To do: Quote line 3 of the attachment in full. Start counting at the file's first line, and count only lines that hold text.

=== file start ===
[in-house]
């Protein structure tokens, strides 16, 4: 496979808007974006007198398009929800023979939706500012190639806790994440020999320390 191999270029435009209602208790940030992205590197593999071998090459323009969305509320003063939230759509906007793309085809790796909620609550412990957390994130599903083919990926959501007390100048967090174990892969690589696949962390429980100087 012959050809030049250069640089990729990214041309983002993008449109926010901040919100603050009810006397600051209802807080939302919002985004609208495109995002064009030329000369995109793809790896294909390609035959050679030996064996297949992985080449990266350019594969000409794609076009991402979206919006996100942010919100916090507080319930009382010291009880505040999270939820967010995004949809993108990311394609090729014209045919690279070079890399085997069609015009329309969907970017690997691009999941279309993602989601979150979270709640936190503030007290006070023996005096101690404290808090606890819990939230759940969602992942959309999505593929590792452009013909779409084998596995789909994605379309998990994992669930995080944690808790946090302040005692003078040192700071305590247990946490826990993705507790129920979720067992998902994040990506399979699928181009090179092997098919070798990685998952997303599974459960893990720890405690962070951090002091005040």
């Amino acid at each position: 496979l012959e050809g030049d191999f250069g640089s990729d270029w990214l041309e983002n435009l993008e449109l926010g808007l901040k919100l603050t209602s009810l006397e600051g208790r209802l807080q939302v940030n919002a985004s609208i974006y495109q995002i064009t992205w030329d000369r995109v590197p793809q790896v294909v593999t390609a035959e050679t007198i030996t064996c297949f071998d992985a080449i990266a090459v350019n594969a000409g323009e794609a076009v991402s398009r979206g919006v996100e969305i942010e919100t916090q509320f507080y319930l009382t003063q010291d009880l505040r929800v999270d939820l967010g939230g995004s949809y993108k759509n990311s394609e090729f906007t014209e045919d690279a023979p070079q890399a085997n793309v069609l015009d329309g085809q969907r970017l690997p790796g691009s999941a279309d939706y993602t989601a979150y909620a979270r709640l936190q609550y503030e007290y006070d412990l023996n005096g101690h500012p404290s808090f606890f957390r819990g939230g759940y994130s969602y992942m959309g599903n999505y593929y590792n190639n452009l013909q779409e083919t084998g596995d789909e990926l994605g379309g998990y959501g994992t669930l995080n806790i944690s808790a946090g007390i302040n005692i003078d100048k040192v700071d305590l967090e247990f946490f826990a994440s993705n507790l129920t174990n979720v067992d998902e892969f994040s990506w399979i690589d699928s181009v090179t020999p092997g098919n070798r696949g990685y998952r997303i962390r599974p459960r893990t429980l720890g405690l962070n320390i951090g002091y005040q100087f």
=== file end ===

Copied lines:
């Amino acid at each position: 496979l012959e050809g030049d191999f250069g640089s990729d270029w990214l041309e983002n435009l993008e449109l926010g808007l901040k919100l603050t209602s009810l006397e600051g208790r209802l807080q939302v940030n919002a985004s609208i974006y495109q995002i064009t992205w030329d000369r995109v590197p793809q790896v294909v593999t390609a035959e050679t007198i030996t064996c297949f071998d992985a080449i990266a090459v350019n594969a000409g323009e794609a076009v991402s398009r979206g919006v996100e969305i942010e919100t916090q509320f507080y319930l009382t003063q010291d009880l505040r929800v999270d939820l967010g939230g995004s949809y993108k759509n990311s394609e090729f906007t014209e045919d690279a023979p070079q890399a085997n793309v069609l015009d329309g085809q969907r970017l690997p790796g691009s999941a279309d939706y993602t989601a979150y909620a979270r709640l936190q609550y503030e007290y006070d412990l023996n005096g101690h500012p404290s808090f606890f957390r819990g939230g759940y994130s969602y992942m959309g599903n999505y593929y590792n190639n452009l013909q779409e083919t084998g596995d789909e990926l994605g379309g998990y959501g994992t669930l995080n806790i944690s808790a946090g007390i302040n005692i003078d100048k040192v700071d305590l967090e247990f946490f826990a994440s993705n507790l129920t174990n979720v067992d998902e892969f994040s990506w399979i690589d699928s181009v090179t020999p092997g098919n070798r696949g990685y998952r997303i962390r599974p459960r893990t429980l720890g405690l962070n320390i951090g002091y005040q100087f």